“Her rejection of giving any consideration to the truthfulness of my statements and her admonishment that I can’t have any expert testimony that testifies to the truthfulness or accuracy of my statements in my election flyer pretty much means this trial will be no more credible than Stalin’s show trials in the former USSR,” he wrote on his blog. 

“And I am supposed to expect impartial justice from this leftist kangaroo, who believes the truthfulness of my statements is irrelevant?” he added.

Commenting on Oger’s record, LifeSiteNews asked Whatcott why he had concentrated on Oger’s claims to be female when he opposed Oger’s election campaign. 

“Transvestitism (falsely called transgenderism”) is being pushed by the media and the leftist elites seeking to turn the once free and moral west into a sewer,” Whatcott replied. “The issue is much bigger than Ronan.” 

“He simply happened to be the transvestite politician that everyone was pretending was a woman. I decided to speak truth to the matter and the rest is history.” 

Whatcott believed that Oger’s medical records would have helped in the case as they would have testified to the truth that, as Whatcott stated in his pamphlet, Ogen is actually male. 

“We now have a problem as the human rights judge explicitly stated the truth doesn’t matter,” Whatcott said. 

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Dear Doreen
I am not sure what you want, so I have listed documents on four categories of news on slavery.
There is slavery in Australia, particularly in Canberra.
Around 35 million slaves in Africa, and about a million cross international boundaries each year.  These are the figures I have heard, and I have no reason to doubt them.
Slave raids go on in north east Africa, and there are slave markets in many Islamic countries.
Mauretania was the last country to officially stop the slave trade, in 1980.  But I don’t think it has made any difference.
In every country where there is a significant Islamic population, you will find slavery.
The conditions these slaves live under are appalling.
But there is no interest whatever from our government.  And even less from our bishops, who tend to concentrate on more important things like global warming and other similar evils.
Our American friends, who are occasionally presented with demands for ‘reparation’ for slavery, should insist that before they will consider any application, those demanding a handout should successfully get a suitable amount of compensation from the Arab Muslims who sold their ancestors to Americans.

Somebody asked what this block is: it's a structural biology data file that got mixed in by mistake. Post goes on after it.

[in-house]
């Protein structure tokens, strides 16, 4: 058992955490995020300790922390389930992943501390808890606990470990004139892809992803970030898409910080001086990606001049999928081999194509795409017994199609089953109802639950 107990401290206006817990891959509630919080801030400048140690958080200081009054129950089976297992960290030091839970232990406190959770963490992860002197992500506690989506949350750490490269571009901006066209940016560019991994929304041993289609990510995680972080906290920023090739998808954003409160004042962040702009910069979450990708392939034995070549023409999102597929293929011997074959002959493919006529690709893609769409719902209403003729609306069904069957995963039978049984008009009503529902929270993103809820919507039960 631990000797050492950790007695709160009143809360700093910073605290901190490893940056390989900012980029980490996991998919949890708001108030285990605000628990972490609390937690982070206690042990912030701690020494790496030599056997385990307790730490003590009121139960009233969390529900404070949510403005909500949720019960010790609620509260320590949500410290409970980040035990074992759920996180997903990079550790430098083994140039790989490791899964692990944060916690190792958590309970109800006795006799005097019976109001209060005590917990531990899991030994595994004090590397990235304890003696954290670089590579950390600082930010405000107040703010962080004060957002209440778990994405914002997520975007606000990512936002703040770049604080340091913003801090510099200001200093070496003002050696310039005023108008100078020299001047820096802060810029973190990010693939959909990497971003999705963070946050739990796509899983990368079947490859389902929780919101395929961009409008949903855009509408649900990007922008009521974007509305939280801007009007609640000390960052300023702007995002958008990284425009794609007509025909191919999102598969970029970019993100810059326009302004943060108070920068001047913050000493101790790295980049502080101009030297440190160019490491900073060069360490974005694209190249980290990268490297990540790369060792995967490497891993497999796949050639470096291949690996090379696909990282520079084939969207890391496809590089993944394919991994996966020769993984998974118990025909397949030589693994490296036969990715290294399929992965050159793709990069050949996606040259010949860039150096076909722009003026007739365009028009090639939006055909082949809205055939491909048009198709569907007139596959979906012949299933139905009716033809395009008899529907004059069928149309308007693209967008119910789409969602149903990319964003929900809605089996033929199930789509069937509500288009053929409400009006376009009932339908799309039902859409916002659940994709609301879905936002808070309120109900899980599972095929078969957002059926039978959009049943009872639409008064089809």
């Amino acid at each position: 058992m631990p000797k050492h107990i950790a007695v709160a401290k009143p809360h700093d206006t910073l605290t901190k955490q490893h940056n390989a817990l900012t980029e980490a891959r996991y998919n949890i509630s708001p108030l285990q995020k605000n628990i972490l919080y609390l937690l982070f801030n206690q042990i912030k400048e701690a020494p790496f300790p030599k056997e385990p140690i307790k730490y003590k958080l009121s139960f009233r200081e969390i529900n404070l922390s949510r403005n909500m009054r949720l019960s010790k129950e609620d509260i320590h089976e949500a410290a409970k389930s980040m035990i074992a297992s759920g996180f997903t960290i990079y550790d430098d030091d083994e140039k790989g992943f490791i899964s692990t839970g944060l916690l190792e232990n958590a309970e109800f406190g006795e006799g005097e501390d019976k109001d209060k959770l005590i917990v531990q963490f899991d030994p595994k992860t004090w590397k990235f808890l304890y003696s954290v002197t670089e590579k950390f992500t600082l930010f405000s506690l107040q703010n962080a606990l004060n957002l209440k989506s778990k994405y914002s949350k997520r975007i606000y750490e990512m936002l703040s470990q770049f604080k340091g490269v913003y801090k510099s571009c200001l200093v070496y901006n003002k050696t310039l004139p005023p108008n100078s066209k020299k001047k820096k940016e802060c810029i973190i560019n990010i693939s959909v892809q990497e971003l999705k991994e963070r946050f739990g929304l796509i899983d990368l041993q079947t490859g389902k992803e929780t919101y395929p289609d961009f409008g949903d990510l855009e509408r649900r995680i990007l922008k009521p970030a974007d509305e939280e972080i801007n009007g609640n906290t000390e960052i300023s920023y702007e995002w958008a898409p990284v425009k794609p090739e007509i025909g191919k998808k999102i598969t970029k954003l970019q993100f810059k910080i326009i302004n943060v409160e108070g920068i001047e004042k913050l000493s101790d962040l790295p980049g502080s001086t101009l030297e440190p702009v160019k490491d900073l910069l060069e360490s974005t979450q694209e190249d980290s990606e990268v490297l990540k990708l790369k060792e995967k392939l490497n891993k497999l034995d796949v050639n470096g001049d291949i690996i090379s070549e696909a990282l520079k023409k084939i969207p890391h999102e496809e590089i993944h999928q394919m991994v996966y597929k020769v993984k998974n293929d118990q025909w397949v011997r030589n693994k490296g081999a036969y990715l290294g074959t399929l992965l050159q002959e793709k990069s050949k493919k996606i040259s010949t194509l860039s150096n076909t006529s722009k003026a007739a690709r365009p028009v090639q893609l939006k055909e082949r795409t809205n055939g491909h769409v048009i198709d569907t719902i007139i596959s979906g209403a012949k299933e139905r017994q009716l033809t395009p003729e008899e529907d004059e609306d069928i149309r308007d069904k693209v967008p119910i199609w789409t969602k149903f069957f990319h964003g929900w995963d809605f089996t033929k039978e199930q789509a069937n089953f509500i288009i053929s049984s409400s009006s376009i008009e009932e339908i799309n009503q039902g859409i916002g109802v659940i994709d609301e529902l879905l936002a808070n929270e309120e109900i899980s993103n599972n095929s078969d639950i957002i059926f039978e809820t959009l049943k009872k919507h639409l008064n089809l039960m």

PS  Barack Obama is 50% white.  He is also part black (from his Kenyan grandmother) and part Arab (from his Kenyan grandfather).
This raises the possibility that the grandfather owned the grandmother.  If so, Obama is the descendant of slave owners.  
The Arab word for ‘black’ is ‘abd.’  The Arab word for ‘slave’ is ‘abd’.  A coincidence?
Slavery in General
Sex slaves
The Slave Trade
Slaves Kept in Embassies
Attachments area
Preview YouTube video Somalia: Enslaved migrants sold in Libya return home

Somalia: Enslaved migrants sold in Libya return home

Preview YouTube video UK: Angry scenes at Libyan embassy slave auction protest

UK: Angry scenes at Libyan embassy slave auction protest
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Eccles and Bosco is saved

Cardinal condemns God for separating families

Posted: 17 Jun 2018 02:18 PM PDT

Cardinal Daniel DiNardo, president of the U.S. Conference of Catholic Bishops, has slammed God for building a wall round Heaven and separating families.Said His Eminence, “It is shocking to think that there is no free access to Heaven, and that people who illegally try to enter – perhaps when St Peter’s attention is distracted by a discussion of fishing techniques – are rounded up and interned in Hell. This means that some people are entering Heaven to discover that their parents have been sent elsewhere.”

Donald Trump

An artist’s vision of God.

A spokesman for God (St Matthew of Catholic Voices) remarked that Divine Immigration Policy clearly stated “And every one that hath left house, or brethren, or sisters, or father, or mother, or wife, or children, or lands for my name’s sake, shall receive an hundredfold, and shall possess life everlasting. So there!”

Meanwhile, the USCCB stressed that they were speaking out in their capacity as a pro-life organization: they were concerned about immigration, but had very little objection to children being destroyed in the womb, and they would certainly not deny communion to abortionists, whether practising or simply preaching the doctrine of death. In this they were backed up by organizations such as “Catholics for Choice”, “Catholics for Infanticide”, “Catholics for Herod” and “Catholics for BLOOD SLAUGHTER MURDER DEATH PSYCHO AAAAGGGGHHH”.

Daniel DiNardo

“In the words of Holy Scripture: VOTE DEMOCRAT.”

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Settimo Cielodi Sandro Magister

Germán Arana, the Jesuit Who Advised Francis Badly


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The first head to roll, in the work of rebuilding the Catholic hierarchy of Chile that has been set in motion by Pope Francis, has been the most predictable: that of Juan de la Cruz Barros Madrid, removed as bishop of Osorno.

But there is something that does not add up, in this operation and in its backstory.